More than 80 selective colleges and universities have formed a coalition and created a new portfolio-based application system that they say will level the field for low-income students and reduce the stress of applying to college.
The new Coalition for Access, Affordability and Success includes the entire Ivy League, Stanford University, Williams College, and other elite institutions. The coalition says it expects more schools to join as well.
The schools' plan to allow students to heavily customize their applications would reverse a long trend of colleges and universities encouraging standardized applications, like the Common Application.
The case for scrapping the college application process
Details of the plan
The new system will consist of three main parts, Scott Jaschik writes at Inside Higher Ed.
1. The portfolio
High school students may begin adding examples of their work, short essays, and descriptions of extracurricular activities to their personal portfolios in ninth grade.
2. Pre-application interactions
Students may share their portfolios with various people and request advice. This may take the form of seeking feedback from a community organizer or even from a college before the application process begins.
3. The actual application system
Some parts of the application—such as standardized test scores, address information, and high school transcripts—may only need to be filled out once. Other sections, such as the essays, will vary from school to school and interact with the portfolio section.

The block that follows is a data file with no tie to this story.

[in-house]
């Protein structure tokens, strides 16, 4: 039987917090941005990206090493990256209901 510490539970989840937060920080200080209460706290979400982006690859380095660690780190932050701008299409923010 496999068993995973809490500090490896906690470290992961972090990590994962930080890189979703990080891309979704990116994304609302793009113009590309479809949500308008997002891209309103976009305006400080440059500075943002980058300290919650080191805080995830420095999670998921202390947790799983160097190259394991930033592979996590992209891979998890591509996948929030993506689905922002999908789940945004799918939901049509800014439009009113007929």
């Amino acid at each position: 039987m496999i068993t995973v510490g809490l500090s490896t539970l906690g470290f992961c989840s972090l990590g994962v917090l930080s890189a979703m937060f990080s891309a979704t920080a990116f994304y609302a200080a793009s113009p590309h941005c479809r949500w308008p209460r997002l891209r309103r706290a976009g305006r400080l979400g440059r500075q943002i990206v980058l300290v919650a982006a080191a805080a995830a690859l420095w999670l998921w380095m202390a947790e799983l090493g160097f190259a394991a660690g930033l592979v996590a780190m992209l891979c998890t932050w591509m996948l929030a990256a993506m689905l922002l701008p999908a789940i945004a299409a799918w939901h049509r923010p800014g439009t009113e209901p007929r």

"The idea isn't about how you should pad your resume, but about how you should have significant experiences as part of your education," says Pamela Horne, VP for enrollment management at coalition member Purdue University.
CollegeNet is building the portfolio and application system. The company will likely charge a per-applicant fee eventually.
Want to know if applicants will succeed? Try giving them a personality quiz.
Who can join
The coalition is open to institutions that have a six-year graduation rate of at least 70%.
Additionally, public colleges must offer need-based aid and affordable tuition for in-state students. And private schools must "provide sufficient financial aid to meet the full, demonstrated financial need of every domestic student they admit."
Reaching low-income students
The new system will allow institutions to interact with low-income students early on in their high school career.
It may even enable parties to "act as a proxy for a counselor asking the right questions" and encourage students on their academic pursuits, says Seth Allen, VP and dean of admissions and financial aid at Pomona College. Allen also served as a coalition organizer.
"This is going to be a way to level the playing field," Pomona president David Oxtoby told the Washington Post.
The portfolio may help low-income students better envision a future at college and allow them to present their talents in ways that earn them admission, says Matthew Proto, VP and dean of admissions and financial aid at Colby College (Jaschik, Inside Higher Ed, 9/27; Anderson, "Grade Point," Washington Post, 9/28).
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